First meal back in the States, I hit the ground running with a burger.
After two months of nothing but Italian food I felt a deep yearning,
patriotic surge in my breast for that purest symbol of American North
American Americanism – the hamburger.
It seems there are two major philosophical schools – or camps — in
the hamburger wars. There are those who judge their burger by what’s on it
– the toppings, the trimmings — the presentation, so to speak – and there are
those who judge their burger by the taste and texture of the meat. Maybe it
has to do with your childhood, your earliest burger experience. When I was
a child, for example, toppings had not yet been invented – I mean other than
ketchup and the occasional pickle on the side. I was child before there was
special sauce, before Macdonald’s served its first hamburger – that’s 245
billion light-burgers away from now. I ate my earliest burgers at Mandel
and Ballow’s delicatessen on Reisterstown Rd. in Baltimore with my cousin
Nelson before we went to the Crest Theater to see a movie on Saturday
afternoon. It was a good – albeit greasy – burger. It was my baseline.
Then when I was around fourteen I worked as a runner for my Uncle
Benny’s jewelry store. At around one o’clock I’d get lunch for all the
salesmen. That meant either Klein’s Billiard Academy where they had a
steam table with legendary brisket sandwiches or a little coffee shop across
the street whose name has long since faded for me. But they had a great
hamburger – truly great – iconic.
It was a nice-sized hockey puck of a burger, well salted, then flattened
onto a grill (nowadays we know it would be better in a hot cast-iron skillet).
Just at the right moment – when the dark brown on the bottom crept a half-
inch or so up the sides but with the center still red – it was flipped onto the
other side and grilled until perfect. Then it was spatulated onto a seeded
Kaiser roll with paper-thin-sliced raw onion on top and ketchup on top of
I delivered the lunches to the salesmen and then I snuck down to the
storeroom in the basement. I got comfortable, sitting on a box that a toaster
came in and unwrapped the aluminum foil around the sandwich. The burger
was still hot. The bite – salty char on the outside, a mouthful of juicy
steak-tasting burger inside – yes, the little drip onto my shirt, which was
to become my trademark later in life. The onion held it’s own, of course,
powerful and sweet against the beef. You could feel its fumes opening your
sinuses until the ketchup tamed it down a bit. I learned as I got older that If
the beef is juicy and tasty enough, you don’t need the ketchup. Just salt.
This is my benchmark. Every burger is measured against this one.
So off Jill and I and the kids all went on our first night back from Italy
to the new pleasure palace of the Upper West Side, the pride of Broadway
and 84th, Five Napkin Burger, and we tried their signature offering.
Everybody loved it but me. I take that back – I liked it — it was good – I
scarfed it down happily. But it’s a tarted-up burger. And I mean that in the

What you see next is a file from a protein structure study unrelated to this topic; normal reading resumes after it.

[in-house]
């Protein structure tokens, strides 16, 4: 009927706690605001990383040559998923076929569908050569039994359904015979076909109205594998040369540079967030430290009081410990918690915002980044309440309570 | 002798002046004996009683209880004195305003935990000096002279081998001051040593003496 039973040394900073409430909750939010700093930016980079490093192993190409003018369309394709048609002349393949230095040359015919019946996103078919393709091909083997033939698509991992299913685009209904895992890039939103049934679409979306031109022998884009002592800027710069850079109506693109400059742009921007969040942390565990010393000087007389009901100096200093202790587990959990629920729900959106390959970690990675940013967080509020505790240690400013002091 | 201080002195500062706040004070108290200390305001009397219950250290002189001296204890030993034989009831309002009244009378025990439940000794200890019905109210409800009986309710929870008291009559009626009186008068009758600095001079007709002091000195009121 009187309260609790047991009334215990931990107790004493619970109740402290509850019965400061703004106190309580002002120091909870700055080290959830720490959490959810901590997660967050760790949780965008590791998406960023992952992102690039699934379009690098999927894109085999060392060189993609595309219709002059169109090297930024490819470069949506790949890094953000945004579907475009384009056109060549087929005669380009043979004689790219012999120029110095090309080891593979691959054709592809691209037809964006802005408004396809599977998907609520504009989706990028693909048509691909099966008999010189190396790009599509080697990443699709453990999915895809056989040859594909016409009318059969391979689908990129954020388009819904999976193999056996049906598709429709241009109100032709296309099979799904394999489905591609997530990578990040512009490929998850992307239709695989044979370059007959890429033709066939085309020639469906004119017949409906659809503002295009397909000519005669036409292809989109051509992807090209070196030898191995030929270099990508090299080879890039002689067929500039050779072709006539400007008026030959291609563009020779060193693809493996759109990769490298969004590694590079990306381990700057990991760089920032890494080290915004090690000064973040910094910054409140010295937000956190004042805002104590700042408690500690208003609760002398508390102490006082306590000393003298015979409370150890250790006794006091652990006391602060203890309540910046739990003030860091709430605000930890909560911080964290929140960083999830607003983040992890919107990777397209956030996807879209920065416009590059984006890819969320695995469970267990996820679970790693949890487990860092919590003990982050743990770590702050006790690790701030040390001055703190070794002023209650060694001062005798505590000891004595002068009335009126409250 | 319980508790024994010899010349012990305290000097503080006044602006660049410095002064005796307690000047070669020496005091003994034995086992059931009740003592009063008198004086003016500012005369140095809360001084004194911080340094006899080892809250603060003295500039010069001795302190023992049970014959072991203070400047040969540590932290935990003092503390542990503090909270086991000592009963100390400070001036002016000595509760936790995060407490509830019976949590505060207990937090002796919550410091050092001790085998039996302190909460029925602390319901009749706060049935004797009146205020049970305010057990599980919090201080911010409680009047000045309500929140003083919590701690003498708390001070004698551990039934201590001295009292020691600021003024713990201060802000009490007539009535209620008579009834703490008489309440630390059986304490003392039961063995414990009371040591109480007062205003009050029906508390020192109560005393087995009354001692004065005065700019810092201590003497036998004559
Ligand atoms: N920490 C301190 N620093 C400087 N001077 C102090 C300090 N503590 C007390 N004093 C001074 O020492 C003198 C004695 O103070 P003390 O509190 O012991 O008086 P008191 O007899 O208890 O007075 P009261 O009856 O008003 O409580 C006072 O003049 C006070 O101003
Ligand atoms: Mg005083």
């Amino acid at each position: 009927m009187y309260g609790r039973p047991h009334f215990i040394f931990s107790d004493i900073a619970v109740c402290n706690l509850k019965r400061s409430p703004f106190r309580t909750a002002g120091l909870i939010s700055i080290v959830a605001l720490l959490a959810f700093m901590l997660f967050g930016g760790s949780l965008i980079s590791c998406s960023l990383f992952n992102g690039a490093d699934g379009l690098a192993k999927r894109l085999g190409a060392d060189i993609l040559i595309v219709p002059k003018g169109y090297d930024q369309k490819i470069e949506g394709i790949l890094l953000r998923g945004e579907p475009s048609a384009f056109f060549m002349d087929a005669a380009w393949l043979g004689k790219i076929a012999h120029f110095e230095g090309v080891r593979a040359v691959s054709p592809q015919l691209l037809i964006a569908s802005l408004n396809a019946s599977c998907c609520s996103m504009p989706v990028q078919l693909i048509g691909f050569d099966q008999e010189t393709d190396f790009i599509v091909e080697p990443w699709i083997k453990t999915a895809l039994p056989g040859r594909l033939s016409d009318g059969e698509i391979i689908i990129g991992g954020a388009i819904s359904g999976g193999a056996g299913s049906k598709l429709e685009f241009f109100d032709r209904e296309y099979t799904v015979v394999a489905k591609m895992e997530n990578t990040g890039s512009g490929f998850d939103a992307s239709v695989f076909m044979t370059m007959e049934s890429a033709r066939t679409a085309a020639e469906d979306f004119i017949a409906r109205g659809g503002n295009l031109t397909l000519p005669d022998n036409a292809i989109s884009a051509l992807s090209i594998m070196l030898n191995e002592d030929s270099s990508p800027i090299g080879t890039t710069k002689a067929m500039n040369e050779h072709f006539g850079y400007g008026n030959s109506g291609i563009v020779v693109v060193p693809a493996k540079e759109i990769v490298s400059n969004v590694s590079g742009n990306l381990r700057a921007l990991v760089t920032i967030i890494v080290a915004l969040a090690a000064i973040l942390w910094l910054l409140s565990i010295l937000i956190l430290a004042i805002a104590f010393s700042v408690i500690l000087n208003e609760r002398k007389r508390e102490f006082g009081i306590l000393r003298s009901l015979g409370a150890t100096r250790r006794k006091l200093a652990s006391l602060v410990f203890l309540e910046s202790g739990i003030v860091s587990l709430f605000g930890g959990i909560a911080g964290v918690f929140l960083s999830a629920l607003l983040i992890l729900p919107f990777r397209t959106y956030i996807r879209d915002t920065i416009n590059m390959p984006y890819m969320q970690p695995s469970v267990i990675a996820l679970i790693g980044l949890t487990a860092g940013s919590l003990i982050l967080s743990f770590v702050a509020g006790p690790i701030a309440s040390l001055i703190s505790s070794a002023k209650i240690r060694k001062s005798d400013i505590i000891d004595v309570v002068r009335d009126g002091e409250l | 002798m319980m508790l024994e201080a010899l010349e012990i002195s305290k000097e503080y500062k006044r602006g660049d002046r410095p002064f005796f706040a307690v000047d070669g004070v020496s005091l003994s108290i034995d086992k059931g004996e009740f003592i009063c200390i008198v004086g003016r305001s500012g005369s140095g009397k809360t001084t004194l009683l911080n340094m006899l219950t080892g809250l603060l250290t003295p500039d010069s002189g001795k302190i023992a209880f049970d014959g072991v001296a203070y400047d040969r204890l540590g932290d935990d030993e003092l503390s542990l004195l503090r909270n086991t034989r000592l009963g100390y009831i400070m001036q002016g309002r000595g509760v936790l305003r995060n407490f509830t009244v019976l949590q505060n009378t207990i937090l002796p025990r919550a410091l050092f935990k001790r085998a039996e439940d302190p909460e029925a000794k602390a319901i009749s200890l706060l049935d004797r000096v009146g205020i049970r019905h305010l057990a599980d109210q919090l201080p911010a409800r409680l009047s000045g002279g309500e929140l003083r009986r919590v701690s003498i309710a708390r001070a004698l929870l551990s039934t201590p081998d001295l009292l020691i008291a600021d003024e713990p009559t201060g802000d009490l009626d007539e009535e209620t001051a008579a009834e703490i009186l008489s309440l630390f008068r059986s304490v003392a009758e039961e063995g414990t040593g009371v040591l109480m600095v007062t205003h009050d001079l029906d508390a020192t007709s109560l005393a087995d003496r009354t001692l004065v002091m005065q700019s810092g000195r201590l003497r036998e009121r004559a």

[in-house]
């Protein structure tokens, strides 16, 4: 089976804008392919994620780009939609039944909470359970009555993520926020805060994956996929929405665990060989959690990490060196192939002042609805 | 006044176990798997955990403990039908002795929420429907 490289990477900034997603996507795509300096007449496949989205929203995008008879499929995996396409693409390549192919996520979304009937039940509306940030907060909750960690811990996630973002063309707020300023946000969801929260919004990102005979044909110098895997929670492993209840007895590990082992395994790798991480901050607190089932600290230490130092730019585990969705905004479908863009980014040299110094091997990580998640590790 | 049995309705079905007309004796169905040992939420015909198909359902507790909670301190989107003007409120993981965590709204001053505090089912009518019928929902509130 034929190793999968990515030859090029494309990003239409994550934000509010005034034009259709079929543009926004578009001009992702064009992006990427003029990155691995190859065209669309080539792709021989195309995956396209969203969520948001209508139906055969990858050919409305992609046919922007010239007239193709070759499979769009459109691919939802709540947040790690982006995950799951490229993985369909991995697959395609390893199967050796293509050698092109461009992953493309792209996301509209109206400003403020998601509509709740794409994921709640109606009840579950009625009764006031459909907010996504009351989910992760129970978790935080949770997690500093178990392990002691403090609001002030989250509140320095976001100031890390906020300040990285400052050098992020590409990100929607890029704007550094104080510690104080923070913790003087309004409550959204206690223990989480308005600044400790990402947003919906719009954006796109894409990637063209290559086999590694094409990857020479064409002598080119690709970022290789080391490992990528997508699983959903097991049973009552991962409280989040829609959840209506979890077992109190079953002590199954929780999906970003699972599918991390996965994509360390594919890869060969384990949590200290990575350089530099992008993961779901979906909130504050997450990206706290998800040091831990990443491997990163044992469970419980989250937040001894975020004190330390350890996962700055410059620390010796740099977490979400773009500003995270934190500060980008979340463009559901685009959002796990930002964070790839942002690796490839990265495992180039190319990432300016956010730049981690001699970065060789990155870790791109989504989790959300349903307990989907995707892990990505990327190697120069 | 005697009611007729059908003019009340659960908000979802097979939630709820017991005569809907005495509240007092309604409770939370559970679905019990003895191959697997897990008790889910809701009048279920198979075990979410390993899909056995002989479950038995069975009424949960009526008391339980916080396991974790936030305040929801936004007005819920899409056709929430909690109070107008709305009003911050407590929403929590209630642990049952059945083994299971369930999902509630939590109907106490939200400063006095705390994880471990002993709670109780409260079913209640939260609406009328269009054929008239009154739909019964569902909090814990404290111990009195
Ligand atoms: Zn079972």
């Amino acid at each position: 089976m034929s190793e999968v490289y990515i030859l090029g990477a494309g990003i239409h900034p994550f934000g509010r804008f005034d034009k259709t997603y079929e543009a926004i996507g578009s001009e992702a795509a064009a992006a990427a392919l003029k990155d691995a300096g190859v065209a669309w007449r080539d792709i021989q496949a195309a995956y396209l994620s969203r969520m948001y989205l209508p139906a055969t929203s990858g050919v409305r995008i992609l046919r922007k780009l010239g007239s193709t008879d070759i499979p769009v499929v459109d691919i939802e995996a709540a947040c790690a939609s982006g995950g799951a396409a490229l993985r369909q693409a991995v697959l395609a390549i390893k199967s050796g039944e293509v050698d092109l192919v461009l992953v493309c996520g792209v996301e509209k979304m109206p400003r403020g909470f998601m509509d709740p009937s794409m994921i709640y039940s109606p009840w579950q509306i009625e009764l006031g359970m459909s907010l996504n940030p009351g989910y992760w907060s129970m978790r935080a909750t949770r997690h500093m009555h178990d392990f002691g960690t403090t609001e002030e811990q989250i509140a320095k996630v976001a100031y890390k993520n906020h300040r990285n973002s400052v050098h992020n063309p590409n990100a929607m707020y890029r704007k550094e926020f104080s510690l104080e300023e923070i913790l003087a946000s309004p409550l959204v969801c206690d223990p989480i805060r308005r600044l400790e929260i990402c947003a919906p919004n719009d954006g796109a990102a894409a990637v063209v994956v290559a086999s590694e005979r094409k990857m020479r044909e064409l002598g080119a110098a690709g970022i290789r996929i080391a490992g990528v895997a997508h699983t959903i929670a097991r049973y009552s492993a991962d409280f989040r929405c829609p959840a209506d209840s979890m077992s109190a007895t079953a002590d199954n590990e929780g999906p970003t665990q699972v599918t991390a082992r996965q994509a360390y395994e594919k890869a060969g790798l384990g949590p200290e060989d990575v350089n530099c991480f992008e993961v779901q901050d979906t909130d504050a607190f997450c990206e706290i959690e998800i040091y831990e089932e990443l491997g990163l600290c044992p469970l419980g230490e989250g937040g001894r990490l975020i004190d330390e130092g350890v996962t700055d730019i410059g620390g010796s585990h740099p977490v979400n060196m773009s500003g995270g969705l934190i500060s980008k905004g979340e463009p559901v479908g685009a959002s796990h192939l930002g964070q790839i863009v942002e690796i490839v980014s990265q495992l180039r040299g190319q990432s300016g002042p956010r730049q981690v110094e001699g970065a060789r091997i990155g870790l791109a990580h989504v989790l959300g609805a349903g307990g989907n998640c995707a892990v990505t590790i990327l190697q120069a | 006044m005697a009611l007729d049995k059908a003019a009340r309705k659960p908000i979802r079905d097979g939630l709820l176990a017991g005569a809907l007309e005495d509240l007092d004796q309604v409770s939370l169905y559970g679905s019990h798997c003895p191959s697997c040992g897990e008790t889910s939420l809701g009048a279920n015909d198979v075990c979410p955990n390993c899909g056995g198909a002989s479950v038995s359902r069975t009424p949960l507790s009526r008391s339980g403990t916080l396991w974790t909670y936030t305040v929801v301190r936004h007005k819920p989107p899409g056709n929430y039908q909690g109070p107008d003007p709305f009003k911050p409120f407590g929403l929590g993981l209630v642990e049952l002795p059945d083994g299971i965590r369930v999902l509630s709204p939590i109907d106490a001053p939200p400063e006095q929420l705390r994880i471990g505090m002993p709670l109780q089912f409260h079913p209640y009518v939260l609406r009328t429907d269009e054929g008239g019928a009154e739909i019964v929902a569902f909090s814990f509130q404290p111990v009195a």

nicest sense of the word. It has all sorts of high-quality items piled on and
around it: gruyere cheese with a nice nutty flavor and lots of it; caramelized
onions – nice touch, almost could be a side dish on its own; rosemary aioli –
now we know that a little rosemary goes a long way – it’s the most assertive
of the herbs, so this is another singular, strong aroma in your nose that’s
keeping you from tasting the meat itself. As a presentation, it’s great. But
what happens if you take it all apart? What does the burger actually taste
like? As anyone who has previously read this blog knows, I’m basically
a deconstructionist when it comes to food and eating. I prefer to have an
intimate relationship with the primary ingredients rather than be dazzled by
So I went back two days later – all by myself, sat at the bar and
ordered a nudie – just a burger, medium-rare on the bun. Then I asked for
some sliced onion on the side and a slice of tomato. Ketchup was available
on the counter. When it arrived, I performed my scientific experiment,
mentally taking exhaustive notes. I cut the sandwich in half and took a bite
– nude, but for the bun. It was excellent. Good, juicy, beefy taste – a little
overly juicy, but that’s their trademark. But good, fresh chuck, properly
fatted. Then I added a slice of onion, a bit of salt and tasted. We were now
approaching heaven – very, very good. Then I added a slice of tomato –
not bad, but the addition of something cool didn’t really light me up. Then
I tried with a little ketchup over the onion. And I have to tell you — I know
why there’s been ketchup on all those counters for all these years. There’s
something about that processed, chemicalized, stabilized goop that goes
good with a hamburger, what can I say?
The bun is the Achille’s heel of this burger. The Achille’s bun.
It’s taste is neutral, which is okay; it’s soft, easy to get down and digest –
that’s all fine. But a bun is primarily a delivery system. It gets the meal
to your mouth. And when you bite down on this baby and all those tasty
juices run out, the delivery system starts to get soggy and break down. Not
completely, but some. It doesn’t make you feel secure.
Other than that, I have top marks for this place. I’ll be back for sure.